Set for a comfortable victory, NDA presidential nominee Ram Nath Kovind may bag over 62 per cent votes but fall short of the 69 per cent votes polled by incumbent Pranab Mukherjee in 2012.
With the battle lines drawn in the first-ever Dalit versus Dalit presidential contest, the odds are heavily stacked in favour of the saffron brigade candidate Kovind who is set to get around 7 lakh votes which is around two-thirds of the total 10,98,903 votes of the electoral college.
The joint opposition candidate Meira Kumar is likely to bag around 4 lakh votes despite the support of many regional parties like the RJD, traditional rivals the SP and the BSP and the TMC and the CPI-M.
Chances of Kovind registering a comfortable win brightened after some major non-NDA parties like the JD-U, the BJD, the AIADMK, the TRS and the YSR-Congress extended their support to him. Aware of its chances in the July 17 presidential election, the opposition now views it as an ideological battle.
As per vote projections after some non-NDA parties extended their support to the BJP nominee, Kovind has an assured 6,82,677 votes in his kitty.
Kumar, on the other hand, has 3,76,261 committed votes, which is 34 per cent and one-third of the total collegium vote.
This time around, there are around 39,965 votes of fence sitting parties like the AAP, the INLD, the AIMIM and some Independents, who have not yet opened their cards about which candidate to back.
Which way this block tilts will mainly depend on the campaign strategy of the contestants of the ruling party and the opposition.
Of the total 776 MPs in the presidential election collegium, Kovind has the support of 524, including 337 of its BJP, while his opponent Kumar has the support of 235. The value of one MP vote is 708 votes.
Accordingly, the NDA nominee will get 3,70,992 MPs votes. The rest of Kovind’s vote value — 3,11,685 – will come from state legislators.
Meira Kumar has 1,66,380 votes of MPs while the remaining 2,09,881 committed votes for her are coming from legislators in states.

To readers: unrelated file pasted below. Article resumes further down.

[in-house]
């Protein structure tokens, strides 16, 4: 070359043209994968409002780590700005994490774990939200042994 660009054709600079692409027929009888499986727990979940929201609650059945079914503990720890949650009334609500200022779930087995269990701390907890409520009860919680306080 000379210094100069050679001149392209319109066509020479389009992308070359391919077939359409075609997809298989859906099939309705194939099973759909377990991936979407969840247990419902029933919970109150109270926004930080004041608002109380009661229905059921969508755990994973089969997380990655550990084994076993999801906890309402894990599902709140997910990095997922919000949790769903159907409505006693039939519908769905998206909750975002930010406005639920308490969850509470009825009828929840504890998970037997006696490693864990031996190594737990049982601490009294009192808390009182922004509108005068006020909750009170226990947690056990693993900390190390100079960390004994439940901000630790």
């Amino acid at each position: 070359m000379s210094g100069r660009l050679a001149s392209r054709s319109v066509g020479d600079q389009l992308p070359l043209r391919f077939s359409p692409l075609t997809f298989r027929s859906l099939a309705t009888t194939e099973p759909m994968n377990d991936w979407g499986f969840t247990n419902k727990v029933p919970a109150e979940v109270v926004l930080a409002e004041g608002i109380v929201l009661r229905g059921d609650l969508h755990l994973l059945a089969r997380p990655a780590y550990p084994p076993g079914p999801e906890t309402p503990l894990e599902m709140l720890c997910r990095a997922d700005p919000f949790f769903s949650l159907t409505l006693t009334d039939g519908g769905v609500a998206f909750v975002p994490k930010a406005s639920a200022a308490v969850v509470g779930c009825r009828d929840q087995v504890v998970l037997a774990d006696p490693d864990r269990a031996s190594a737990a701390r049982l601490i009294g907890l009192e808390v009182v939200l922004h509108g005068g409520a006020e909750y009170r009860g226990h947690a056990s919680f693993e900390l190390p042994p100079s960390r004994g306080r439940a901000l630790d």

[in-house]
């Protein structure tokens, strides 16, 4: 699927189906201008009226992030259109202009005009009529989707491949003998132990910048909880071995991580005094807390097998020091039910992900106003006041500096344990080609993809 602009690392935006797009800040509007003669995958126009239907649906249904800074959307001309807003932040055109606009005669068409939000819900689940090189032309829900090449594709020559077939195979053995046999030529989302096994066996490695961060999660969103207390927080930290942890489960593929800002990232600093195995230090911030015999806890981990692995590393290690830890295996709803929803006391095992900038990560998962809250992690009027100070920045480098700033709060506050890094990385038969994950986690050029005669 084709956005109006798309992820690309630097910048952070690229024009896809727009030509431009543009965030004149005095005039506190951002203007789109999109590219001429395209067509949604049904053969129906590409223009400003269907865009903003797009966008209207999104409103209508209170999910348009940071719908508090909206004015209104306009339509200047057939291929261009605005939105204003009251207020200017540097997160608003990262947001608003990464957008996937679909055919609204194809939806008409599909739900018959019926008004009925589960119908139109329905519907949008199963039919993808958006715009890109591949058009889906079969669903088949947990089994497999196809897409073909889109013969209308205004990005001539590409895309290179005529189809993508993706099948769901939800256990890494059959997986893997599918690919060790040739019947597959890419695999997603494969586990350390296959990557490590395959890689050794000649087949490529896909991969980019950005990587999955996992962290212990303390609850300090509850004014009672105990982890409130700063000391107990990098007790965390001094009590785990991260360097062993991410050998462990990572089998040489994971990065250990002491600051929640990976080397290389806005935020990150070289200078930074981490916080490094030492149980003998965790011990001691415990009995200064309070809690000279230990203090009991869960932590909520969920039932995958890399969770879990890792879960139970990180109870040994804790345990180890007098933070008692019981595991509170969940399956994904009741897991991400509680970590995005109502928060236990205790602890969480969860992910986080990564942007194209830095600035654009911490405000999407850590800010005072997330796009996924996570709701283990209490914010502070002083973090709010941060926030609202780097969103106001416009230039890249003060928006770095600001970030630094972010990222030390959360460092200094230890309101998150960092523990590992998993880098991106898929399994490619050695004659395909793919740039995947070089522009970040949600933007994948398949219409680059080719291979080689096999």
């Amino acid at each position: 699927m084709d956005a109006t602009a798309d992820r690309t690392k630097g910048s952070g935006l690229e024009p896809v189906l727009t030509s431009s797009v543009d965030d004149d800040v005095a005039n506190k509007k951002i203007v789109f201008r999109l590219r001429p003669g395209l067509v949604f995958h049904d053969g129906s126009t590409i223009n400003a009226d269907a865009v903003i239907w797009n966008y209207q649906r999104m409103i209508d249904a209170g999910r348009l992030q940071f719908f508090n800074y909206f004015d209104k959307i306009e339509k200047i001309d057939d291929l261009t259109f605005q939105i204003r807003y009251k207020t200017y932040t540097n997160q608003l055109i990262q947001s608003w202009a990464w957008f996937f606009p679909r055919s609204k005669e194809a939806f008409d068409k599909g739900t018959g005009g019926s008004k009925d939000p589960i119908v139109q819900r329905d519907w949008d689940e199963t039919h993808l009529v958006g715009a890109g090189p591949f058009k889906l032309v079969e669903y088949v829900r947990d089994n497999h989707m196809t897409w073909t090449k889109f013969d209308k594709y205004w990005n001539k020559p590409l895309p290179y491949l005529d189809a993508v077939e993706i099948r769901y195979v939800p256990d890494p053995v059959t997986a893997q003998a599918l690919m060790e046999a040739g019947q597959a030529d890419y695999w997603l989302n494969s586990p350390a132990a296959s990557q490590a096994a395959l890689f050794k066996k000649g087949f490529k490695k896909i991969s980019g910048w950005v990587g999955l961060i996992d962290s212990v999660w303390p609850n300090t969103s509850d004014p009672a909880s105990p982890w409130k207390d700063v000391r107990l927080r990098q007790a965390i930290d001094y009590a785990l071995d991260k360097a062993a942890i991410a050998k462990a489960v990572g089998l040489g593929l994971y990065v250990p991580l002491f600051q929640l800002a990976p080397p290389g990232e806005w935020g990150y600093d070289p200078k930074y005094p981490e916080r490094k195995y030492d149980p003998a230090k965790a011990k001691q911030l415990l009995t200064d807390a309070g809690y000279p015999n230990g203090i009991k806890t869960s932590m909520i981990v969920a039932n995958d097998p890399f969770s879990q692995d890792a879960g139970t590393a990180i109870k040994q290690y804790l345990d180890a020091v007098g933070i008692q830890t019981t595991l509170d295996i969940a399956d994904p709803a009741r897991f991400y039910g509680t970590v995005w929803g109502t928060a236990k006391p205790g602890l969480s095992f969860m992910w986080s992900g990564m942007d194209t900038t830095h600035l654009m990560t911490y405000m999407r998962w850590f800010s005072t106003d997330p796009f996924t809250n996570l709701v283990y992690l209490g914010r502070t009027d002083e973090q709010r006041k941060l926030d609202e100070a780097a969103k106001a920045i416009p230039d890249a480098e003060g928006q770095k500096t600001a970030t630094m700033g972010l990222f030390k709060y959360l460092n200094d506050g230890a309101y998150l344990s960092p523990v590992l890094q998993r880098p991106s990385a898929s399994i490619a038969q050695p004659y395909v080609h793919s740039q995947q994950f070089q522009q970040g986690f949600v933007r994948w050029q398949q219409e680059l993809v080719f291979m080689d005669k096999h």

Among state assemblies, UP MLAs have the highest vote value of 83,824 votes, with 208 votes per legislator, while Sikkim House has the lowest value of 224 votes with each MLA commanding just 7 votes.
Incidentally, the opposition is already on the back foot as it announced Kumar’s name later than the BJP announced Kovind’s.
Kumar is yet to file her nominations and is likely to do so on June 28, while Kovind has scored an early lead by embarking on his campaign starting from Uttarakhand and then Uttar Pradesh. Some central ministers are accompanying him too.
Despite numbers on its side, the BJP is going into the battle aggressively. It also has a lead in almost all states barring West Bengal, Karnataka, Kerala, Punjab, Tripura and Himachal Pradesh.
The total strength of the collegium which votes to elect the president comprises all elected MPs and members of legislative assemblies of all states and UTs of Delhi and Puducherry.
The total vote value comes to 10,98,903. The vote weightage of an MLA depends on the population of the state he or she represents. A candidate needs 50 per cent plus votes to win the poll.
The halfway mark is 5,49,452 votes.
Voting is through a secret ballot and the party whip does not apply.
In the 2012 elections, Congress led UPA nominee Pranab Mukherjee garnered 7,13,763 votes which was 69.31 per cent of the total collegium vote. UPA’s candidate Pratibha Patil had in the 2007 election secured 6,38,116 votes, polling 65.82 of the total electoral college vote.
Both Mukherjee and Patil were Congress nominees and defeated joint opposition candidates P A Sangma and Bhairon Singh Shekhawat respectively.